A Weekly Column
By Joseph Walker


True story: a woman calls her husband at work.

“Honey,” she says, “we’ve got a problem.”

Uh-oh, he thinks to himself.  Whenever she says “we have a problem,” he’s usually the one in trouble.  So he quickly scans the ol’ memory banks to see if he can figure out what he needs to apologize for.  Let’s see . . . her birthday is still a few months away.  Their wedding anniversary was six months ago.  He remembers putting yesterday’s dirty socks in the hamper.  And he’s pretty sure he put the lid back on the toothpaste.

“OK,” he responds hesitantly, “what did I do?”

“Nothing,” she replies, chuckling, “unless you ordered this cable TV movie service.”

He reminds her of their mutual decision to pass on the premium channel, since basic cable is about all the televiewing luxury their budget can handle right now.

“That’s what I thought,” she says.  “So why are we getting the channel?”

He explains that they have these free preview weekends all the time.  By giving you a taste of their service, they hope to entice you into signing up full-time.

“But the preview was two weeks ago,” she says.  “Why are we still getting it?”

It’s a good question.  The only thing they can conclude is someone somewhere forgot to disconnect their household when the preview was over.  Through no fault of their own they were receiving a valuable service without having to pay for it.

“So,” the man finally asks, “what’s the problem?”

“The problem,” the woman replies patiently, “is that we shouldn’t be receiving it.”

“But that’s not our fault,” he responds.  “I mean, it’s not like we tapped into the cable box to steal the signal or anything.  It’s their mistake, so it’s their problem.”

“Maybe,” she says.  “But is it right for us to allow that mistake to continue?  If they charged us too much by mistake we’d make sure they knew about it, wouldn’t we?”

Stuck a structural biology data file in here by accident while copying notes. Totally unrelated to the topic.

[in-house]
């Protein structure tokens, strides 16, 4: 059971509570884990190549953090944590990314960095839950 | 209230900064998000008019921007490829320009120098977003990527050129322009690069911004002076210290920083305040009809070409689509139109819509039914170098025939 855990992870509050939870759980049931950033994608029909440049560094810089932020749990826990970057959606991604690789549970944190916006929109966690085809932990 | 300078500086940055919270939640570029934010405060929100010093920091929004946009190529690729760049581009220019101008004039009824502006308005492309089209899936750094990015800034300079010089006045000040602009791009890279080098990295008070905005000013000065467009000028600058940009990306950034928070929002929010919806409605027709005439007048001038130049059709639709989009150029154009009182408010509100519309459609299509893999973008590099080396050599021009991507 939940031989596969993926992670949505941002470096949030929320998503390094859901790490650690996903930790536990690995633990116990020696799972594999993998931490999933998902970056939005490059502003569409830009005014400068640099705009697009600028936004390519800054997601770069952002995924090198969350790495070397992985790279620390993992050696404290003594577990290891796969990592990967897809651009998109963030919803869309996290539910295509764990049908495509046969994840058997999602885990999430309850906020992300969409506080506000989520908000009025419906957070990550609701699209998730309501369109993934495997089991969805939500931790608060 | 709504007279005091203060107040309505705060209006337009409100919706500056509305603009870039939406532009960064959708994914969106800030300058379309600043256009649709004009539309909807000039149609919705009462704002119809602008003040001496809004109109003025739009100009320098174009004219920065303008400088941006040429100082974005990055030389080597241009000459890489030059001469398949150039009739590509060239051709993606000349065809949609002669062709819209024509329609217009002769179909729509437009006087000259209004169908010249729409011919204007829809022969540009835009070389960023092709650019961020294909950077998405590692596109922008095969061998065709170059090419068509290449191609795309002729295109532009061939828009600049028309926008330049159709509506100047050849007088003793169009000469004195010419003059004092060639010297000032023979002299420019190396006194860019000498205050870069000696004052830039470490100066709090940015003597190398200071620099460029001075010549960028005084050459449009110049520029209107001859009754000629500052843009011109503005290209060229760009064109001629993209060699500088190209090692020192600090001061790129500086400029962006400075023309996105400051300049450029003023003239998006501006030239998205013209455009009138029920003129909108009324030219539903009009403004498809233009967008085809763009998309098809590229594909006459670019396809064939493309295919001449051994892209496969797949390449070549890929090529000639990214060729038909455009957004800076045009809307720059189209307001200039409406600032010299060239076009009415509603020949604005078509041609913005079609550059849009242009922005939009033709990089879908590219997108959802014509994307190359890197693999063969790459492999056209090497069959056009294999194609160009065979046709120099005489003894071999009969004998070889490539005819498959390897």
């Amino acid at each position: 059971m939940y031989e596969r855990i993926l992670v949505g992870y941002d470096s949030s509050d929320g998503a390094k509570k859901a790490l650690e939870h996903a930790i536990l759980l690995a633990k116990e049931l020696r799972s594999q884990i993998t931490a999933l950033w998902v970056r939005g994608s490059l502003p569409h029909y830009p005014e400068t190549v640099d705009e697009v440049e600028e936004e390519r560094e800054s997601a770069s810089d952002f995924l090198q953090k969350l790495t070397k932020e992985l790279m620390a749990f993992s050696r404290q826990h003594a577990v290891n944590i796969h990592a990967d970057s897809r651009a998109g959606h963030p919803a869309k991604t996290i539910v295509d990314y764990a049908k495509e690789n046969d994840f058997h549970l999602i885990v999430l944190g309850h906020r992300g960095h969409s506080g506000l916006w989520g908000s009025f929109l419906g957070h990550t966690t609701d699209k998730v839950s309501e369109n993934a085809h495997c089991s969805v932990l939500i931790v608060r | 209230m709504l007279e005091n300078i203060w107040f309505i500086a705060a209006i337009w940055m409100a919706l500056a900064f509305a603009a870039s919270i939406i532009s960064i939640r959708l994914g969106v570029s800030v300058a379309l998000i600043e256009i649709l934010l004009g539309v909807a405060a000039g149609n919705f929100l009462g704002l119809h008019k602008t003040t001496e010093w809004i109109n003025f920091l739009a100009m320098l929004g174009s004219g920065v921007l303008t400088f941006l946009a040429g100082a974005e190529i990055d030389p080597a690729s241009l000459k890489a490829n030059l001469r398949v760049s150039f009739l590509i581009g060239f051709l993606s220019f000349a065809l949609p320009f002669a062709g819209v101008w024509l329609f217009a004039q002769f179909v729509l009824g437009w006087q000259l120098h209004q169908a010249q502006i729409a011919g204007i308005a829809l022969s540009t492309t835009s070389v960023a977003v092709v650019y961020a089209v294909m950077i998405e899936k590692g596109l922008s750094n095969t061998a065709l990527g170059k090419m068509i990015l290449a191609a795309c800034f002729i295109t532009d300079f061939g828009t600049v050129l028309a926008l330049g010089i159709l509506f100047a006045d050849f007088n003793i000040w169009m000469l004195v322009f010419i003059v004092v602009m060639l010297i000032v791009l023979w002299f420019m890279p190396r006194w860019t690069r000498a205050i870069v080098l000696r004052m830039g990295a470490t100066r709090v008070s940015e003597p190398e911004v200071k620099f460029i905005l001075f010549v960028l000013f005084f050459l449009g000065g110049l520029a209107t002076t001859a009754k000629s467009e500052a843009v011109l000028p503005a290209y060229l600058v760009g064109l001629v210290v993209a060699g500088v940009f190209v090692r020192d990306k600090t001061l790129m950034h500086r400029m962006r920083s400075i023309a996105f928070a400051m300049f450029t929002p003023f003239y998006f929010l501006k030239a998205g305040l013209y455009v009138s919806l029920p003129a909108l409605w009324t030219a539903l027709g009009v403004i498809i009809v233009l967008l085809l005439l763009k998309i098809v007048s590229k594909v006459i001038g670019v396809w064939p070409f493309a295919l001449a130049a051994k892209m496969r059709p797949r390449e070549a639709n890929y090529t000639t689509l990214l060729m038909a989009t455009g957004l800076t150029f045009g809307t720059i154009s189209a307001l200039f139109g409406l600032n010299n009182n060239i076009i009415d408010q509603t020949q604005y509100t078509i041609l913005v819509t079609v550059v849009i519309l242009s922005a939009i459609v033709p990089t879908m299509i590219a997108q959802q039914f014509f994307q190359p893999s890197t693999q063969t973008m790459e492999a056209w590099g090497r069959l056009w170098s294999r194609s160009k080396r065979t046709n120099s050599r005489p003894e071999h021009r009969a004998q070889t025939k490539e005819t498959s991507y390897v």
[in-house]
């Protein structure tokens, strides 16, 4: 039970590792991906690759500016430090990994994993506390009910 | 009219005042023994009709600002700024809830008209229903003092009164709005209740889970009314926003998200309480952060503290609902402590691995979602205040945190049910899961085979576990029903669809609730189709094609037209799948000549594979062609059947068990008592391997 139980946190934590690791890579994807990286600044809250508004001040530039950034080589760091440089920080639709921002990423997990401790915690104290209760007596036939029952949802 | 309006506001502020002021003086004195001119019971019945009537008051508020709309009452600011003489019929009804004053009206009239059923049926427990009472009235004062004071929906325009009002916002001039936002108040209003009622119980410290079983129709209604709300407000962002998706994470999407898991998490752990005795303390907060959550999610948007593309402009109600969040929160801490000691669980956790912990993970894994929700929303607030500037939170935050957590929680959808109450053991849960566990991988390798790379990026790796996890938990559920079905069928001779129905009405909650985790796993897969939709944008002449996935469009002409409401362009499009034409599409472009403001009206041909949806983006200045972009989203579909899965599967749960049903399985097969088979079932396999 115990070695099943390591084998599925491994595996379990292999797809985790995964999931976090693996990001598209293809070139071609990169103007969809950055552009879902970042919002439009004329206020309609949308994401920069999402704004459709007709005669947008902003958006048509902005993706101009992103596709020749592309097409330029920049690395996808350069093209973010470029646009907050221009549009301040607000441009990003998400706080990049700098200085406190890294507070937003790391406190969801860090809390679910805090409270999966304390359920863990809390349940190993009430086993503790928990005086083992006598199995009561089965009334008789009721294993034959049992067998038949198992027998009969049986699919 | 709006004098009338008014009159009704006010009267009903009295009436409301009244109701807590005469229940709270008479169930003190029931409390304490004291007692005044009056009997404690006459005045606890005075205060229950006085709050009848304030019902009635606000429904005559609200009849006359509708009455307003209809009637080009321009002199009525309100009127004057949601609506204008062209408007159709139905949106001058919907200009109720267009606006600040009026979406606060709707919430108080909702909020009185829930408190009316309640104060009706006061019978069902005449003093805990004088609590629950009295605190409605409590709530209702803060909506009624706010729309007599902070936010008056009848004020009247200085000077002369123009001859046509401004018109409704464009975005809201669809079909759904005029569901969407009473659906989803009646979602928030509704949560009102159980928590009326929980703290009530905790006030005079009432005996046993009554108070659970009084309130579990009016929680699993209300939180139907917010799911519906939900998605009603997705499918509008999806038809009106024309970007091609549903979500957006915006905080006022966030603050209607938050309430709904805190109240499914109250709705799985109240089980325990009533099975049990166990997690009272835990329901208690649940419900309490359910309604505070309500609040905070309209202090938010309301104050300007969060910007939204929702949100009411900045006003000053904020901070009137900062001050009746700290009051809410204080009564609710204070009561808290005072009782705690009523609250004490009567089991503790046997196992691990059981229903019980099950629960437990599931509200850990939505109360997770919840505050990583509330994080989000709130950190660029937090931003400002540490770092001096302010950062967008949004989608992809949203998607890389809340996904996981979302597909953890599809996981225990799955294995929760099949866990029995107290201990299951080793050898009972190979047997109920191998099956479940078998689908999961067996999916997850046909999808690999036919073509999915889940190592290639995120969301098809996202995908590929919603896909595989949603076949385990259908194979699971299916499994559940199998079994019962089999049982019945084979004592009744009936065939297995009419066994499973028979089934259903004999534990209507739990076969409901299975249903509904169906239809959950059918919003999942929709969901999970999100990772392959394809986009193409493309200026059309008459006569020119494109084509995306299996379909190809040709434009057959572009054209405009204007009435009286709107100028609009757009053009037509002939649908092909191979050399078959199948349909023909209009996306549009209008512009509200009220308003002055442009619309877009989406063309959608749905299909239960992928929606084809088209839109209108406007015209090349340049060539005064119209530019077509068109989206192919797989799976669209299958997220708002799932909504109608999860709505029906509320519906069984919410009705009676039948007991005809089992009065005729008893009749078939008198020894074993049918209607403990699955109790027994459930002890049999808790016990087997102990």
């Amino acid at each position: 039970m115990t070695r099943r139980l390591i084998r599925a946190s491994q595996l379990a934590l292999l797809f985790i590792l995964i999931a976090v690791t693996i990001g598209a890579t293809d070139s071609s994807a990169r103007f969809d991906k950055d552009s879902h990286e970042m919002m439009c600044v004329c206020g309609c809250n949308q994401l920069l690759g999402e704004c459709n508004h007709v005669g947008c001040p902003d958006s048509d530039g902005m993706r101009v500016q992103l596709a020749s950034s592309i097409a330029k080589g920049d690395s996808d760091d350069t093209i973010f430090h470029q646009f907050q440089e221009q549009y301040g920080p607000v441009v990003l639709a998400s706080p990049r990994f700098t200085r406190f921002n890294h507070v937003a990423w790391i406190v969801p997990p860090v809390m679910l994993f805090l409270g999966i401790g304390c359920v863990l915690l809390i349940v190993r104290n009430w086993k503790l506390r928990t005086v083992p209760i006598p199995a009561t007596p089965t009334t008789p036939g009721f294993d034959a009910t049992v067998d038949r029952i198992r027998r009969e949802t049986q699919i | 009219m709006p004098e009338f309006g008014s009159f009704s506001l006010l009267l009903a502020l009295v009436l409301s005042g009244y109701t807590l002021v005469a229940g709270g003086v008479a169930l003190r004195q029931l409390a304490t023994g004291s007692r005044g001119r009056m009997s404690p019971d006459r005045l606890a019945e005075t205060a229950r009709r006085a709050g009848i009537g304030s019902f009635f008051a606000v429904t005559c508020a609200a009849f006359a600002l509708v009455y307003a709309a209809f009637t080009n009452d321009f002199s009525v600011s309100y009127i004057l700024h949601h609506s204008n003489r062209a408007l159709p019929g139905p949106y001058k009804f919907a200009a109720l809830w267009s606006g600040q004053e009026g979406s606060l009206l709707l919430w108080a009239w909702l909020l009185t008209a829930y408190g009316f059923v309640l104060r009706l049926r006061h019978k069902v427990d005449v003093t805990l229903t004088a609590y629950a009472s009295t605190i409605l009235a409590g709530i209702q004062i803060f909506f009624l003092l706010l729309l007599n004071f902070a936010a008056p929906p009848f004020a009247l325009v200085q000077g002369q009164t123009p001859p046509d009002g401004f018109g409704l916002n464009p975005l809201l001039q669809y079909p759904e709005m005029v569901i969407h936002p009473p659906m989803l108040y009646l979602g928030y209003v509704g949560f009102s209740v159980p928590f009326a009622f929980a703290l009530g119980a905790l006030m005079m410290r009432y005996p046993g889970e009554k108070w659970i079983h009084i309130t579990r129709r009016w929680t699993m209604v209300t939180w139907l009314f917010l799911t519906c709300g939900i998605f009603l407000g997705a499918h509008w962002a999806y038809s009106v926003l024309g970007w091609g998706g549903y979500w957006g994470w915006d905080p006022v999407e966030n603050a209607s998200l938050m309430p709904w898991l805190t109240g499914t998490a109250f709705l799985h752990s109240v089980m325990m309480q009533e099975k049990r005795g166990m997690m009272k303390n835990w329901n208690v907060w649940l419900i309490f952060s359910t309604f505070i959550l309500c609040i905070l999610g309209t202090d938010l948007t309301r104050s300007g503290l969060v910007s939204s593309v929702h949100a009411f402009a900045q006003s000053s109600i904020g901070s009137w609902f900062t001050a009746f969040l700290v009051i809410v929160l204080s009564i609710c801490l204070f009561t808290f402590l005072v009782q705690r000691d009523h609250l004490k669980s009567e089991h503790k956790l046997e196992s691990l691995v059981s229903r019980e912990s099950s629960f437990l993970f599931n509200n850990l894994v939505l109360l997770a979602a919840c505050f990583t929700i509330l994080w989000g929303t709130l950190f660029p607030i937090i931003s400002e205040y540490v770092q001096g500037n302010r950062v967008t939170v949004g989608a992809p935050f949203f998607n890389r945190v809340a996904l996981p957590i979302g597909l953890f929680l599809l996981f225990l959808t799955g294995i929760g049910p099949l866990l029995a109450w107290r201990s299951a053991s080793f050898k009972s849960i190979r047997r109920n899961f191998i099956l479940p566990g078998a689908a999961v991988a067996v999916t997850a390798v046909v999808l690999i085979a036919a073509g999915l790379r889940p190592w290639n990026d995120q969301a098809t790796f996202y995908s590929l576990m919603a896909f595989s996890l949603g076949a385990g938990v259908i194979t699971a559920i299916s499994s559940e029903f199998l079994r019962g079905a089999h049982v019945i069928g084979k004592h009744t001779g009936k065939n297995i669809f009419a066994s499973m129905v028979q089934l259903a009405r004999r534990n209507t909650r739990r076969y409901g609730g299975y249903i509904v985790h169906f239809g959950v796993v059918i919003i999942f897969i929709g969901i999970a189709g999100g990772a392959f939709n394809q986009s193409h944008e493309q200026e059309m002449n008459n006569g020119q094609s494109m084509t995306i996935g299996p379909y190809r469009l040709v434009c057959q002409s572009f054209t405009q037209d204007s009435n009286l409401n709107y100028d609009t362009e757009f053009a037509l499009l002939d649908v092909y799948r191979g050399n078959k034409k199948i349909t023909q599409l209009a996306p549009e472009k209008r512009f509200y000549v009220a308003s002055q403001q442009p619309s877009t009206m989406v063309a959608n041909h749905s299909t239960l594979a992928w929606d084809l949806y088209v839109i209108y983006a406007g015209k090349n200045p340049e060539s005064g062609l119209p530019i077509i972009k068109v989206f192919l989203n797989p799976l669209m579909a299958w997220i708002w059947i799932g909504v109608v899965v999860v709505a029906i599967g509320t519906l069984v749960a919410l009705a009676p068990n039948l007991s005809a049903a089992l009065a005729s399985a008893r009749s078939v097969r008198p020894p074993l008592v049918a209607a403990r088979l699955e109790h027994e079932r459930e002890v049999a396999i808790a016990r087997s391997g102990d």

“Well . . . yes.  But that’s different.”

“Is it really?” she asks.  She pauses before hauling out the heavy artillery.  “The thing is, the kids know what’s going on, and for whatever it’s worth, they agree with you (translation: Sweetheart, you’re thinking like an adolescent again).  But I worry about the message we’re sending if we allow this to go on.  Are we saying that honesty is relative, and that it’s OK to take advantage of someone else’s mistake if it works out in your favor?”

Don’t you hate it when that happens?  You just get settled into a comfortable position of moral apathy, and along comes someone who, in a few simple words, can reduce the question to a simple case of right vs. wrong.  It’s like you’re painting a situational landscape with assorted shades of gray, which you find perfectly satisfying until someone introduces you to the functional clarity of black and white.

So guess what?  That family’s TV isn’t connected to a cable movie service any more.  But I think they have something infinitely more fulfilling: self-respect.  And integrity.  And a little more appreciation for what it really means to be honest.

Their experience even got our family talking about honest.  And we’ve come to a couple of interesting conclusions.  First, we decided that honesty simplifies life in a world that is growing frighteningly complex.  On a superficial level, that means it’s a lot easier to keep your facts straight if you always tell the truth, and there’s less stress around the office if you don’t have to worry about justifying your expense account.  But more than that, living honestly allows us to feel good in the presence of the only person who knows for sure if we are honest: ourselves.  And it gives us a chance to build relationships on a solid foundation of confidence, security and trust.

And second, it’s been our experience that it’s harder to do “just one” dishonest act than it is to eat “just one” potato chip.  Dishonesty tends to breed dishonesty.  The child who steals a quarter from Dad’s dresser may very well lie to cover up the deed.  The teenager who cheats on a test at school may not have been telling the truth about his homework, either.  And the spouse who fudges on marriage vows often leaves behind a sordid trail of dishonesty and deception.  Selective integrity doesn’t build moral muscles; it weakens them.

With or without cable TV movies.

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— © Joseph Walker

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